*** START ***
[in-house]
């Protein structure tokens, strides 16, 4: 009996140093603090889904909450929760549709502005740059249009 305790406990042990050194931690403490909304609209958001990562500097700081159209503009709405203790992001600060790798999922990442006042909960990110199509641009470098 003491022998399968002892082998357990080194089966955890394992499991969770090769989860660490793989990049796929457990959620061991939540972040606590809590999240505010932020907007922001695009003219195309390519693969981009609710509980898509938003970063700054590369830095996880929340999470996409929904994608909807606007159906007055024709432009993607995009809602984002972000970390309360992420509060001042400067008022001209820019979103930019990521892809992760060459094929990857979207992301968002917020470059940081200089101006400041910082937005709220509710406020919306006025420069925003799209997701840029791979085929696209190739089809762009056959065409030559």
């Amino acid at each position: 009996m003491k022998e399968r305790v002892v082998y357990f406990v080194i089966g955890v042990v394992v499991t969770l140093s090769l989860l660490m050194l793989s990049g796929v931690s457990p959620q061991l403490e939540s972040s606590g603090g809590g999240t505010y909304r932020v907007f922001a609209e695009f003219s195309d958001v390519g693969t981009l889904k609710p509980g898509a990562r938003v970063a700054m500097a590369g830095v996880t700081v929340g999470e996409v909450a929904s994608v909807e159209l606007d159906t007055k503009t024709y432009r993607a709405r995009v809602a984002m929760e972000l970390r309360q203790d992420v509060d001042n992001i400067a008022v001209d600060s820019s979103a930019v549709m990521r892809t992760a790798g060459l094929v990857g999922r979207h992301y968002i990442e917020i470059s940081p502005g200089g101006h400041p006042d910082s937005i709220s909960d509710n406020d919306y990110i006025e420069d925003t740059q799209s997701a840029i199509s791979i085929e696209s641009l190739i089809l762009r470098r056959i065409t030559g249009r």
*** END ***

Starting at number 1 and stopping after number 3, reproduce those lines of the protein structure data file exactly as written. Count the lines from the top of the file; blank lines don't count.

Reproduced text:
[in-house]
């Protein structure tokens, strides 16, 4: 009996140093603090889904909450929760549709502005740059249009 305790406990042990050194931690403490909304609209958001990562500097700081159209503009709405203790992001600060790798999922990442006042909960990110199509641009470098 003491022998399968002892082998357990080194089966955890394992499991969770090769989860660490793989990049796929457990959620061991939540972040606590809590999240505010932020907007922001695009003219195309390519693969981009609710509980898509938003970063700054590369830095996880929340999470996409929904994608909807606007159906007055024709432009993607995009809602984002972000970390309360992420509060001042400067008022001209820019979103930019990521892809992760060459094929990857979207992301968002917020470059940081200089101006400041910082937005709220509710406020919306006025420069925003799209997701840029791979085929696209190739089809762009056959065409030559």
């Amino acid at each position: 009996m003491k022998e399968r305790v002892v082998y357990f406990v080194i089966g955890v042990v394992v499991t969770l140093s090769l989860l660490m050194l793989s990049g796929v931690s457990p959620q061991l403490e939540s972040s606590g603090g809590g999240t505010y909304r932020v907007f922001a609209e695009f003219s195309d958001v390519g693969t981009l889904k609710p509980g898509a990562r938003v970063a700054m500097a590369g830095v996880t700081v929340g999470e996409v909450a929904s994608v909807e159209l606007d159906t007055k503009t024709y432009r993607a709405r995009v809602a984002m929760e972000l970390r309360q203790d992420v509060d001042n992001i400067a008022v001209d600060s820019s979103a930019v549709m990521r892809t992760a790798g060459l094929v990857g999922r979207h992301y968002i990442e917020i470059s940081p502005g200089g101006h400041p006042d910082s937005i709220s909960d509710n406020d919306y990110i006025e420069d925003t740059q799209s997701a840029i199509s791979i085929e696209s641009l190739i089809l762009r470098r056959i065409t030559g249009r």